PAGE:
“God is our refuge and strength, a very present help in trouble. Therefore we will not fear though the earth gives way, though the mountains be moved into the heart of the sea, though its waters roar and foam, though the mountains tremble at its swelling. Selah There is a river whose streams make glad the city of God, the holy habitation of the Most High. God is in the midst of her; she shall not be moved; God will help her when morning dawns.” Psalms 46:1-5 ESV

On the Mend: Post Surgical Update #2
Journal entry by Rich DeAugustinis — 8/27/2016

Saturday evening update on my beautiful bride Tara: Y’all, I knew she was strong, but I really had no idea how strong. She is an amazing woman with amazing faith and will, and this week just confirmed that even more. First I want to briefly share the story about the surgery on Wednesday, then I will let you know how she is doing.

Wednesday morning started out as expected… we arrived at the hospital on time, and went through the motions to get ready for surgery. Everything was on track. She met the nurses, then the anesthesiologist team and then the surgical team. The night before, Tara had written them all a letter which she wanted to be read out loud in the operating room. We had printed the letter out and laid it on her on the hospital bed. I last saw her about 8:15am as they wheel her back to the OR. As I was to find out later, they respected her request and read the letter out loud to the entire assembled team before the surgery began… but more on that later.

I was thankful to be surrounded by family and friends in great measure on Wednesday. We have been so humbled by the outpouring of love and support through this journey, and Wednesday was no different. Tara’s dad and sister, my parents, my aunt, Tara’s best friend Molly, our great friends Greg and Jodi, Tara’s aunt and her husband, and my discipleship group leader Bill. We gathered and waited. And waited. And waited. About lunchtime I was summoned to a consultation with Dr. Sancheti (I was joined by Tara’s dad). I had expected this as I thought there would be a midday update. What I did not expect was the news he shared. He indicated that they were having a tough time getting the cancer out and getting through it to be able to remove the lung and the pleura. In fact, he indicated that he wasn’t sure they would be able to do it, and they might not be able to complete the EPP surgery (this after they had already made the massive incision). He left, saying they were going to keep trying, and would know if they could continue in the next 30-45 min.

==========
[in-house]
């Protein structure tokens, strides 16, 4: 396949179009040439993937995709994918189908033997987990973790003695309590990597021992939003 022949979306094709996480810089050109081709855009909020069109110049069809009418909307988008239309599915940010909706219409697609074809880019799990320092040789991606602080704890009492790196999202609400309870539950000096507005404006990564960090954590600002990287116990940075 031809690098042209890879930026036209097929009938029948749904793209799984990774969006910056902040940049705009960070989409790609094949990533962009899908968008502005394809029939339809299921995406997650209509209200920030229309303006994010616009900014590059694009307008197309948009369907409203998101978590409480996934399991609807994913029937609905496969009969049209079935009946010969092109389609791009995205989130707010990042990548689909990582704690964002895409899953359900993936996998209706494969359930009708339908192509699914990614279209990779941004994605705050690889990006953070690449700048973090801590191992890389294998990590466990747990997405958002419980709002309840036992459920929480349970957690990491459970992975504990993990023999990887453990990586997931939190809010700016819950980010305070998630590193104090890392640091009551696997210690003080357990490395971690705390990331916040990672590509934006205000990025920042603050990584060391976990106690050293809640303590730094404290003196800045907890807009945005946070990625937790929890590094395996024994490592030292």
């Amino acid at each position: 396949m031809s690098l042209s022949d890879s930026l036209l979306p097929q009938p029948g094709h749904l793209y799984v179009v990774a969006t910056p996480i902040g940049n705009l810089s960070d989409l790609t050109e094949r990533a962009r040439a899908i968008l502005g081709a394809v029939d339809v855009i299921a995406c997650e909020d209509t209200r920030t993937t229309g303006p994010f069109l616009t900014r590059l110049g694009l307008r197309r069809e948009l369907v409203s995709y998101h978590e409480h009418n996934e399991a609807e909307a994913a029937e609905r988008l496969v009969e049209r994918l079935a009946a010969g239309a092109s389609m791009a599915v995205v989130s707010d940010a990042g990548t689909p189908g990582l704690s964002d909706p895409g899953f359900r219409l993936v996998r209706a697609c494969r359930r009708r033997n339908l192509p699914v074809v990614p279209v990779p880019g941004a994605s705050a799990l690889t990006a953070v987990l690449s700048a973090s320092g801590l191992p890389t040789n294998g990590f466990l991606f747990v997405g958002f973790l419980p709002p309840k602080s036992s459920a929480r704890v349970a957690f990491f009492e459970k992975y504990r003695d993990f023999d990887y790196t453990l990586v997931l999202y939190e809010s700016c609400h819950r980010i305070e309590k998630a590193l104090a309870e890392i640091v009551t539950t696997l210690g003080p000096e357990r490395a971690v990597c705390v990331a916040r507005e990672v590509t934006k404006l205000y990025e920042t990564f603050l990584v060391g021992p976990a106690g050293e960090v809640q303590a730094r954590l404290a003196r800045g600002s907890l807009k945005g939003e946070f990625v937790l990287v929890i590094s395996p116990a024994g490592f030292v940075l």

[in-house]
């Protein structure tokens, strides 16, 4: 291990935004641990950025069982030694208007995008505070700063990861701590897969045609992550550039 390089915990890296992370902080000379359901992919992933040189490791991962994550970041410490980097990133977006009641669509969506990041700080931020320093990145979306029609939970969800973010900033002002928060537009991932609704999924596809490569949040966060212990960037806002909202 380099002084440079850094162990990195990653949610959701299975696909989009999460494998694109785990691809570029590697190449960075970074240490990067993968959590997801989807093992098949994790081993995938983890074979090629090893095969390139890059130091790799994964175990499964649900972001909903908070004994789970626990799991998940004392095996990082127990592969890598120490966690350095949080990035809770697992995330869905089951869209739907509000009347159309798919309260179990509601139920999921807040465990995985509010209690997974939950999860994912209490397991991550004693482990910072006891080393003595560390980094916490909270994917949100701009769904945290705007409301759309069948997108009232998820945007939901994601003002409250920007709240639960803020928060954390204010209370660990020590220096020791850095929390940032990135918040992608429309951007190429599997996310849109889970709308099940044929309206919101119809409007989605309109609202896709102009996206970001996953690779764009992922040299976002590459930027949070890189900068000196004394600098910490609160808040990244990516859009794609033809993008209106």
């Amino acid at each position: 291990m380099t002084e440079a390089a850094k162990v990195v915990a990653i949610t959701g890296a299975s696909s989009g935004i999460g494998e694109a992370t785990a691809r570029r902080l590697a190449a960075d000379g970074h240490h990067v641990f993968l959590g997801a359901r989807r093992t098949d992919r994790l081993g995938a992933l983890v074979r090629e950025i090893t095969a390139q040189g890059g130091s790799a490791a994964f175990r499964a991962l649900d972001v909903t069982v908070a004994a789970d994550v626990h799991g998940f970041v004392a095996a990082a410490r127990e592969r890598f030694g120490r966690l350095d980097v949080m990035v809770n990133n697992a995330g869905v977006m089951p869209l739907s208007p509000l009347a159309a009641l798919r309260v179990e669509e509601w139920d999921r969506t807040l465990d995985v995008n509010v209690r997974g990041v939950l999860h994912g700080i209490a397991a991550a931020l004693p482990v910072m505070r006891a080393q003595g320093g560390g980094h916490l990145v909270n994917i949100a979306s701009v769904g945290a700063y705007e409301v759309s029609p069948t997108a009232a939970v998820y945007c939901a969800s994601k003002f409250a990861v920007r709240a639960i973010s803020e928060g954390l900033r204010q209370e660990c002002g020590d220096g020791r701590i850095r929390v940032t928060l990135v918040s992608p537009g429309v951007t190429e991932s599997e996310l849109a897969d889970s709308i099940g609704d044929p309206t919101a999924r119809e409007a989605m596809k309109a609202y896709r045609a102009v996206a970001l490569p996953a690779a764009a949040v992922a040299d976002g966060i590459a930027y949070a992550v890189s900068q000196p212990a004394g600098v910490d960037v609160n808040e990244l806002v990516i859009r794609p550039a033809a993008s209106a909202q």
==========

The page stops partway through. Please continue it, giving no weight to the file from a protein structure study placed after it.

We returned and briefed everyone. We promptly prayed as a group, asking God to intervene, asking the Host of Heaven to guide the hands of Dr. Sancheti and Dr. Force to break through and get the lung out. We then prayed individually for a while. I prayed for a lot of things, but the two biggest things I recall praying for were for the surgeons to be able to pull the cancer off her organs like a sheet off the bed, and that the surgeons would be successful so I wouldn’t hear back from Dr. Sancheti until the end of the day. And we waited. And waited. 90 minutes passed and then a call directly from the OR… they were proceeding with the resection of the lung and would be completing the EPP procedure. An answer to prayer… a miracle.